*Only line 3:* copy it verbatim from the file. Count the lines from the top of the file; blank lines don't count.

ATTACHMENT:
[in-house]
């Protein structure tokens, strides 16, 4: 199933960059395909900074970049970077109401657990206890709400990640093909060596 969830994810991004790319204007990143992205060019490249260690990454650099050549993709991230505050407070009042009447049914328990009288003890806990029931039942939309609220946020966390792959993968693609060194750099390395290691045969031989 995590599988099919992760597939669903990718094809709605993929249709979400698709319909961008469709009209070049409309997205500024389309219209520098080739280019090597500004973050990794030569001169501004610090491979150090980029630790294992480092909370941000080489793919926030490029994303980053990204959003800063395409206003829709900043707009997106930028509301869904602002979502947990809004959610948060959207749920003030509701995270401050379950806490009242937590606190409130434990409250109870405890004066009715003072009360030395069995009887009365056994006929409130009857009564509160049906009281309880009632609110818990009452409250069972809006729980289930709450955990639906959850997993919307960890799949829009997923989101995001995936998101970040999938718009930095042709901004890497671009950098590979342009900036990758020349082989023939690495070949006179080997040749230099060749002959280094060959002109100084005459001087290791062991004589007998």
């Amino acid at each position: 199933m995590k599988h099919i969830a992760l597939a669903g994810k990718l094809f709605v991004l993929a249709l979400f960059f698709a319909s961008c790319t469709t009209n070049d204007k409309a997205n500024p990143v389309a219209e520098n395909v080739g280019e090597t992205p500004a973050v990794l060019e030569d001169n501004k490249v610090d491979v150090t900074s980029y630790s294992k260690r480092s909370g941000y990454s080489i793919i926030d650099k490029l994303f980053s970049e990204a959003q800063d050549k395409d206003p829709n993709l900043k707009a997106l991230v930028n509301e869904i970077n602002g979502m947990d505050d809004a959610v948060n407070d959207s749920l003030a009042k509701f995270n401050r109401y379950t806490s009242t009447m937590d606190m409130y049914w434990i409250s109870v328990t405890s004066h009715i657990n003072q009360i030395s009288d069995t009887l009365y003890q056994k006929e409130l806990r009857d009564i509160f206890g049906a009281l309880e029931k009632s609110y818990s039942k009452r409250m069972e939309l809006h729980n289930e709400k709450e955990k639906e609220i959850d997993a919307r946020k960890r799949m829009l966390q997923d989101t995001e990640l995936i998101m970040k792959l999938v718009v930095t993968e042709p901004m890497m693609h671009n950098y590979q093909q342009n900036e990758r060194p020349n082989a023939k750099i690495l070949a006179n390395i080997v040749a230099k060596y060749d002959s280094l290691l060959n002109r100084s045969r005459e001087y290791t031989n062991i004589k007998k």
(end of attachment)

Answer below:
């Amino acid at each position: 199933m995590k599988h099919i969830a992760l597939a669903g994810k990718l094809f709605v991004l993929a249709l979400f960059f698709a319909s961008c790319t469709t009209n070049d204007k409309a997205n500024p990143v389309a219209e520098n395909v080739g280019e090597t992205p500004a973050v990794l060019e030569d001169n501004k490249v610090d491979v150090t900074s980029y630790s294992k260690r480092s909370g941000y990454s080489i793919i926030d650099k490029l994303f980053s970049e990204a959003q800063d050549k395409d206003p829709n993709l900043k707009a997106l991230v930028n509301e869904i970077n602002g979502m947990d505050d809004a959610v948060n407070d959207s749920l003030a009042k509701f995270n401050r109401y379950t806490s009242t009447m937590d606190m409130y049914w434990i409250s109870v328990t405890s004066h009715i657990n003072q009360i030395s009288d069995t009887l009365y003890q056994k006929e409130l806990r009857d009564i509160f206890g049906a009281l309880e029931k009632s609110y818990s039942k009452r409250m069972e939309l809006h729980n289930e709400k709450e955990k639906e609220i959850d997993a919307r946020k960890r799949m829009l966390q997923d989101t995001e990640l995936i998101m970040k792959l999938v718009v930095t993968e042709p901004m890497m693609h671009n950098y590979q093909q342009n900036e990758r060194p020349n082989a023939k750099i690495l070949a006179n390395i080997v040749a230099k060596y060749d002959s280094l290691l060959n002109r100084s045969r005459e001087y290791t031989n062991i004589k007998k």